I have created more systems than I have eaten hot dinners, and in my everlasting quest for something different, I have come up with a plan that's a bit odd.

Some readers would have thought of the stock market when they read this month's title. Bears sell shares in the anticipation of a fall in prices (and buy up at the lower rates) and bulls buy in the hope, or even expectation, that the market will rise. Sometimes they are both correct, but not at the same time.

Not so with racing. Sometimes I will be right, sometimes you will be right, but sometimes we will both be right (when we pick the same horse and it wins).

At time of writing, the NSW TAB is about to offer shares to the public in what we all thought, ultimately, belonged to us anyway (a bit like Telstra). If you buy shares at, say, $5 each, and they pay a dividend of, say, 10 per cent per annum, in today's terms you will wait 10 years to get your money back.

Of course, the shares ought to appreciate, so you could end up owning a swag of good shares, and also receiving your divvies fully franked (i.e. much or all of your tax pre-paid). That's what I want you to remember as we try to do something a little different with our betting bank.

It is possible to regard racing as a sound market investment. If you establish a bank of, say, $10,000 and regard it as spread over five years, you would hope to better bank-interest rates and also beat tax payments associated with other investments.

You would be investing 2 per cent ($40) per week, on average, of the $2000 per year (20 per cent of the bank). Hang onto that other $8000 for a while. Whatever is returned each year from your betting would be added to the following year's $2000 allocation, still retaining the 2 per cent weekly investment.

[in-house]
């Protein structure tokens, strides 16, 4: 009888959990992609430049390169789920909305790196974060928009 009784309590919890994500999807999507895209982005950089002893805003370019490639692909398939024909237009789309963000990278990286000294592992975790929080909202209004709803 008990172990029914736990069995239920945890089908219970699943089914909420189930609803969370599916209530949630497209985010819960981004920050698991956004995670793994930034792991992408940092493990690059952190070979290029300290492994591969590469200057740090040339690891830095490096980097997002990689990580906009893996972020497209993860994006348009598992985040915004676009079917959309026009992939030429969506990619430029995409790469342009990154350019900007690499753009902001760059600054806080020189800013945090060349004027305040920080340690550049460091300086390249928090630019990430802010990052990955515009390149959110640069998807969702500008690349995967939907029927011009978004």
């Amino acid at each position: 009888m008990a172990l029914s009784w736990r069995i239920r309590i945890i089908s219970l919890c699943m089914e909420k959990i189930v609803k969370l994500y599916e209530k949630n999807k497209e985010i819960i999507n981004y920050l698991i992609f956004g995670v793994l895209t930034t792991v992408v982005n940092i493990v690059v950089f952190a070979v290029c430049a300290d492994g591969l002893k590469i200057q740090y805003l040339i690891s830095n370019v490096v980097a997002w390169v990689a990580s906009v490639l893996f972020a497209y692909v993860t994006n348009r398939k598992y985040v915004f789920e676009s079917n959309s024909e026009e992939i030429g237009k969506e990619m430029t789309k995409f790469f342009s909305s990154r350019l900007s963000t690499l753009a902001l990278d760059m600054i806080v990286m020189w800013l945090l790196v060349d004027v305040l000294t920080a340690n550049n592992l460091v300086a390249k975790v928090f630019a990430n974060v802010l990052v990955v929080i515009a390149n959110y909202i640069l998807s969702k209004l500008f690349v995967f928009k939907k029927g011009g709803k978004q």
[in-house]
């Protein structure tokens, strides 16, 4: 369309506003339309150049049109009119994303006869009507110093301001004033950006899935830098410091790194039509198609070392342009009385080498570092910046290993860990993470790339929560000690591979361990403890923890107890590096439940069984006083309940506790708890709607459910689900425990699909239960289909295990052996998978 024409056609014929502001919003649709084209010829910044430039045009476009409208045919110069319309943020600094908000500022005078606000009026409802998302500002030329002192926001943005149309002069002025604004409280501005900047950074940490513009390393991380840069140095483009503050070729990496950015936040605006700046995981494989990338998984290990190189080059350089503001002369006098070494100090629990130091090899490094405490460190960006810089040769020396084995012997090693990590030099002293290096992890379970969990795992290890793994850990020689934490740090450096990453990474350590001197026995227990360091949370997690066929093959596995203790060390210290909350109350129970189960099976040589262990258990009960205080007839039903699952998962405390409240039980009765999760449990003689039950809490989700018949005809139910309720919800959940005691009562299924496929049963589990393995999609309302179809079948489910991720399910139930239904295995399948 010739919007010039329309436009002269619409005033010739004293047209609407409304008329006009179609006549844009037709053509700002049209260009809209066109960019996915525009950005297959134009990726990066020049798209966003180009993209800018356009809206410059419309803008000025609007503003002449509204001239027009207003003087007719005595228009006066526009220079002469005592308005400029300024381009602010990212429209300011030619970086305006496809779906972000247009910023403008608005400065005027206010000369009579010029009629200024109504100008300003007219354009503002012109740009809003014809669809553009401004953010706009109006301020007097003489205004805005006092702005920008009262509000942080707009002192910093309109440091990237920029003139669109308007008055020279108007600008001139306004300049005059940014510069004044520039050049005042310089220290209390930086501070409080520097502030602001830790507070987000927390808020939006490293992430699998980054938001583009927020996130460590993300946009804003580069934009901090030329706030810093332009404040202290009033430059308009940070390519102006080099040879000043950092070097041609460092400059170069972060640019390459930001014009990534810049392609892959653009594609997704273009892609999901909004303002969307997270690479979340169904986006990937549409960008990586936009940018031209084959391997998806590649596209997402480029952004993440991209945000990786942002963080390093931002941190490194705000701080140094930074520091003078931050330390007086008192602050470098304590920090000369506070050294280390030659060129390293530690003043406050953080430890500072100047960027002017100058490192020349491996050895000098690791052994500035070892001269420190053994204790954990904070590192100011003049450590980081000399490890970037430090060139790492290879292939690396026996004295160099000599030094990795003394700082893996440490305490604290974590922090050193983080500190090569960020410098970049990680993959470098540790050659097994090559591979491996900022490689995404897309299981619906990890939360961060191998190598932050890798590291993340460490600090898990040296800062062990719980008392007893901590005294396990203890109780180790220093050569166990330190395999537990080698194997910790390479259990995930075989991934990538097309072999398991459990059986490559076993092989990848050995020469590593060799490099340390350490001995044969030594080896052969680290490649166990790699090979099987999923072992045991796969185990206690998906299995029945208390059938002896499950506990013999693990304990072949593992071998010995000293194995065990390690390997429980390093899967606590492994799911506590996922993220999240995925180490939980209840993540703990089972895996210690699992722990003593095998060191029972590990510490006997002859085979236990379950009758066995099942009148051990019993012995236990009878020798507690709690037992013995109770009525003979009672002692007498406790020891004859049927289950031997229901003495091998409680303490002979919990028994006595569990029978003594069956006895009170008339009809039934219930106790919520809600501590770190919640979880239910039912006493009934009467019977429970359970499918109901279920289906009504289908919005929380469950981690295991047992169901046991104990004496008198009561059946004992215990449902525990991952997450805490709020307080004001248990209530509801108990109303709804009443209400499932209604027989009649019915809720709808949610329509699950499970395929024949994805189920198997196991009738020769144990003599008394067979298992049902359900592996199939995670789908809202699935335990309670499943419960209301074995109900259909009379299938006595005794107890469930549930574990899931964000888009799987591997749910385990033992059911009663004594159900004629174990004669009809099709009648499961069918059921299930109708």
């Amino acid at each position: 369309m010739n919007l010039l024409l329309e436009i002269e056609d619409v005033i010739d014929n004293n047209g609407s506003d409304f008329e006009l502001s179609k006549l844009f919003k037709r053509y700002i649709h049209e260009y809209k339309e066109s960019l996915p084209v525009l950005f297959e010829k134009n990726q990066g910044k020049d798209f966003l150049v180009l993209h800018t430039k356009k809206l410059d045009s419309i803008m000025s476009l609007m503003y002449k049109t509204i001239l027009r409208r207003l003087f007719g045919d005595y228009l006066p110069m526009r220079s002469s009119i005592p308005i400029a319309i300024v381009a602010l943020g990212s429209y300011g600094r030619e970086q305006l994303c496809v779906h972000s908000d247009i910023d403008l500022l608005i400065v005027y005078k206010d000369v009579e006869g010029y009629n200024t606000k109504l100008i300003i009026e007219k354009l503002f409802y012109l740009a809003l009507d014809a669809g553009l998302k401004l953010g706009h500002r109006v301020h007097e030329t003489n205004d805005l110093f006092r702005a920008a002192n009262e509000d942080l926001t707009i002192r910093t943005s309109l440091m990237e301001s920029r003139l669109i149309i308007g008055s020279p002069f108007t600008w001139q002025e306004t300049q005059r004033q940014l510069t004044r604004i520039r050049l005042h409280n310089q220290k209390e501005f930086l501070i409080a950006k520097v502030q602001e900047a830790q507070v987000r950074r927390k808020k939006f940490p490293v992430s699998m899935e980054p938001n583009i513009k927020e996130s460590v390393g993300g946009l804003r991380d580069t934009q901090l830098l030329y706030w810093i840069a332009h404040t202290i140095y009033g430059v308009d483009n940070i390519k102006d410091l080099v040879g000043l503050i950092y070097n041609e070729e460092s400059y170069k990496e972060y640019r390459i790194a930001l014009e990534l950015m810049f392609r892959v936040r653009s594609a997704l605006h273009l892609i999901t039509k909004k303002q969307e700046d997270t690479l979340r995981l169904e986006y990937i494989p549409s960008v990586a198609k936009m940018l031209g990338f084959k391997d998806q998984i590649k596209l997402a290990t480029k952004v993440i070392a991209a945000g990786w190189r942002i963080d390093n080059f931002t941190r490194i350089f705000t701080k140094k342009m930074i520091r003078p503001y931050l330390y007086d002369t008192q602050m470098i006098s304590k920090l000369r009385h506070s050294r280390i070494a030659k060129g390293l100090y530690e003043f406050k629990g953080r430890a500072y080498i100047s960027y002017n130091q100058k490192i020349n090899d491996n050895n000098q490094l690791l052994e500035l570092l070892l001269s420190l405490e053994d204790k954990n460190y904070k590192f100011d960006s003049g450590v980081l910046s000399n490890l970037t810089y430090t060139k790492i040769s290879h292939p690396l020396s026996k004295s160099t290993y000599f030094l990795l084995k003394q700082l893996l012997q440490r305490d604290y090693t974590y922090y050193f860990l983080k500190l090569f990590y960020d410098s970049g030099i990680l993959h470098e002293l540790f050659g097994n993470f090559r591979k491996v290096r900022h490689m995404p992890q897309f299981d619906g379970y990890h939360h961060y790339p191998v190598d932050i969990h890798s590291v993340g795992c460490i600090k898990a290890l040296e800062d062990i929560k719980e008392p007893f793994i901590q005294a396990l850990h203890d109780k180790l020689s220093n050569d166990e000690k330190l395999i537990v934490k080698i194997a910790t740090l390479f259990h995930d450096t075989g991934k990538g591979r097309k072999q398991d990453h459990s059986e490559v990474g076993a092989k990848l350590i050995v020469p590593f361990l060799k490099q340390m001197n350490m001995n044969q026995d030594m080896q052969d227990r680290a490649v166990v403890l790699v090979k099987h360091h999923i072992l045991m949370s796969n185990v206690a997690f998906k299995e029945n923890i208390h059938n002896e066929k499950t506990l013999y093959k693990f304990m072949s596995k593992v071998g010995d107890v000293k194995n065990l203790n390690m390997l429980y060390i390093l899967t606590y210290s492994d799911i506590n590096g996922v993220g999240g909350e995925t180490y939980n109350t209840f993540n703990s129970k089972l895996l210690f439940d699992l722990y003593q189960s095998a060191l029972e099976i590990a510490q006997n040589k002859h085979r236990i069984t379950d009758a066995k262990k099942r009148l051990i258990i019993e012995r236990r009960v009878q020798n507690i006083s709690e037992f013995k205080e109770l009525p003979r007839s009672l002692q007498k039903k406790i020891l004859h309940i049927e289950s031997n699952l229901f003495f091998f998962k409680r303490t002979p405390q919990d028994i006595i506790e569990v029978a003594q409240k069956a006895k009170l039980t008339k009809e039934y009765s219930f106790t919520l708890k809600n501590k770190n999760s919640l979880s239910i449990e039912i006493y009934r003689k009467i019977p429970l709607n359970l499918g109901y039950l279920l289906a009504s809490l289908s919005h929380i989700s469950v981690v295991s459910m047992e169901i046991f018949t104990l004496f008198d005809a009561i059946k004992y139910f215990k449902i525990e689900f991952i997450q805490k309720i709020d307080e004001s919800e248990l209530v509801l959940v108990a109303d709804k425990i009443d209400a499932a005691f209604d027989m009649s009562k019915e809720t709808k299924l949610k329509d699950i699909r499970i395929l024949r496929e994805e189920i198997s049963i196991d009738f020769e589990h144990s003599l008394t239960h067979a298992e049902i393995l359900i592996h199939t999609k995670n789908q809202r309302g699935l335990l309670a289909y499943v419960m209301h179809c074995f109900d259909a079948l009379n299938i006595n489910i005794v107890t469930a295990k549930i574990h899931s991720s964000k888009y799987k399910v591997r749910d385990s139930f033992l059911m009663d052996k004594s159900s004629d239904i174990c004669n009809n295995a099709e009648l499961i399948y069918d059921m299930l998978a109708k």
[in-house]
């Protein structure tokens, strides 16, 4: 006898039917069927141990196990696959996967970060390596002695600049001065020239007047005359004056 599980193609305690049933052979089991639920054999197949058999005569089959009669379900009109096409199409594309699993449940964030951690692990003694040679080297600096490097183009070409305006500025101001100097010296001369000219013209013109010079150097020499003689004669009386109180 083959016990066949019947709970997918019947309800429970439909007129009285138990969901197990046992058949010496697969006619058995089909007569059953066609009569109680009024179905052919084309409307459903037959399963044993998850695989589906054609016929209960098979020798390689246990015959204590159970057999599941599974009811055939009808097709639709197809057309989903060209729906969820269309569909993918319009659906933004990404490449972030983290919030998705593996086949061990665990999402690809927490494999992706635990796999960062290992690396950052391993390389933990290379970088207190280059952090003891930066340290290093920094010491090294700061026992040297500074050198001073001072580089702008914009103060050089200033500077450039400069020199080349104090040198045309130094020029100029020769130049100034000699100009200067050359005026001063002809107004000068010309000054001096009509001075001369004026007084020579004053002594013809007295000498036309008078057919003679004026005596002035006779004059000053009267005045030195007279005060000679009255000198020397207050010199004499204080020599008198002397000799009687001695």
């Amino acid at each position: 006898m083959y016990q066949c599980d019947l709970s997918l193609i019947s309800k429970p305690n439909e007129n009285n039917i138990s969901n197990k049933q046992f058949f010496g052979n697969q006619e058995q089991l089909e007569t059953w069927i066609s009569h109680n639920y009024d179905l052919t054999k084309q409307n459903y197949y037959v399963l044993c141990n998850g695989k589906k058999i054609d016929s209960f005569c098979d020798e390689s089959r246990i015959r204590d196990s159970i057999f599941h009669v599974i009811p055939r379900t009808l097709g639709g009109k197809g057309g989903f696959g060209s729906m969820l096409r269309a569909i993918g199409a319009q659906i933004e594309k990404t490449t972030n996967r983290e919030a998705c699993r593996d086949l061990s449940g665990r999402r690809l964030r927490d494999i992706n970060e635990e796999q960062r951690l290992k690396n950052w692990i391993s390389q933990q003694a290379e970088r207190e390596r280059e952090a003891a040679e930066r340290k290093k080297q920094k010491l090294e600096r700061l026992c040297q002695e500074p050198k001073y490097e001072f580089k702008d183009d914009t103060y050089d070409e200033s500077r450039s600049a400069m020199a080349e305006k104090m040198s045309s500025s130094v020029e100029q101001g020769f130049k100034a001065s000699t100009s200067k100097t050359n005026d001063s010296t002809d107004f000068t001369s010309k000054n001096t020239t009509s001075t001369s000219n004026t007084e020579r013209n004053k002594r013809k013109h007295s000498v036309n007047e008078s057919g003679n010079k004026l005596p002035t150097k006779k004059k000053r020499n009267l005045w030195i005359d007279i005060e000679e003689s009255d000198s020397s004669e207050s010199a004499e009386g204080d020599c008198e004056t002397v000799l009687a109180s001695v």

Let's explain: Say the first year is a good one and the bank gradually edges up to $2500 (a tax-paid 25 per cent profit for the year ... try to get that from your bank!). In the second year you bring the next $2000 into play and seek to increase it. You may choose a set amount as a target, but so long as you restrict yourself to 2 per cent ($90) per week of that $4500 you ought to be OK.

On the second year's investment, say you made 10 per cent profit. That's $450. The bank is now $6950, which includes another $2000 for the third year's bank. So, in the third year you outlay $140 per week (round figures, 50 weeks, two weeks off for a break). Let's say it's a good year and you make 20 per cent profit. The bank is $8340 plus the fourth year's $2000 = $10,340. Bets are averaged at $206 per week. This is a bad year and you lose 8 per cent. The bank is now $9512, plus the $2000 for year five. Year five wins 12 per cent and we have almost $13,000 in the bank.

So, over five years, we have managed to win $3000, 30 per cent net on $10,000. But hang on a minute. In year one, $8000 of that money earned interest. In the second year, $6000 earned interest. In the third year $4000 earned interest, and in the fourth year $2000 earned interest.

Then there was the money earned from the interest that $8000 earned in year one, invested for four more years, plus whatever the $6000 earned, invested for three more years, plus interest from the $4000, invested for two years, and, finally, the final $2000's interest.

But wait another minute. Only 2 per cent of ALL the money was in the TAB at any time, and every other cent not being thus used was earning interest. Maybe not much, but some interest.

I am not suggesting that this is the ultimate way of making a fortune, but you should benefit by the realisation that betting with a longterm, time-allotted bank will keep on toting up dividends as your betting progresses.

From five or six different sources! Get the idea? Maybe this ought to be a huge article in an annual, but it will start you thinking. So how do we set this up?

  • Decide on a long-range plan of, say, five years, with $10,000 to invest.
  • Commence with an investment of $2000 for year one on the TAB, betting 2 per cent of the starting bank each week.
  • Invest the remaining $8000 to mature in one, two, three and four years at $2000 each. As we withdraw each $2000, its interest earned will be reinvested for the remainder of the five-year period.
  • Each year we add the maturing $2000 to our bank, still betting 2 per cent per week of the new starting bank.

Sound easy? OK, sounds hard. It requires careful bookkeeping and a starting bank, but it could prove quite exciting. How you invest your capital is your choice. Bank bonds, shares, property loans, gold, whatever . . . it could be a new interest for you to discover. But the betting side is tax-free and, if you are successful, it's the icing on the cake.

By The Optimist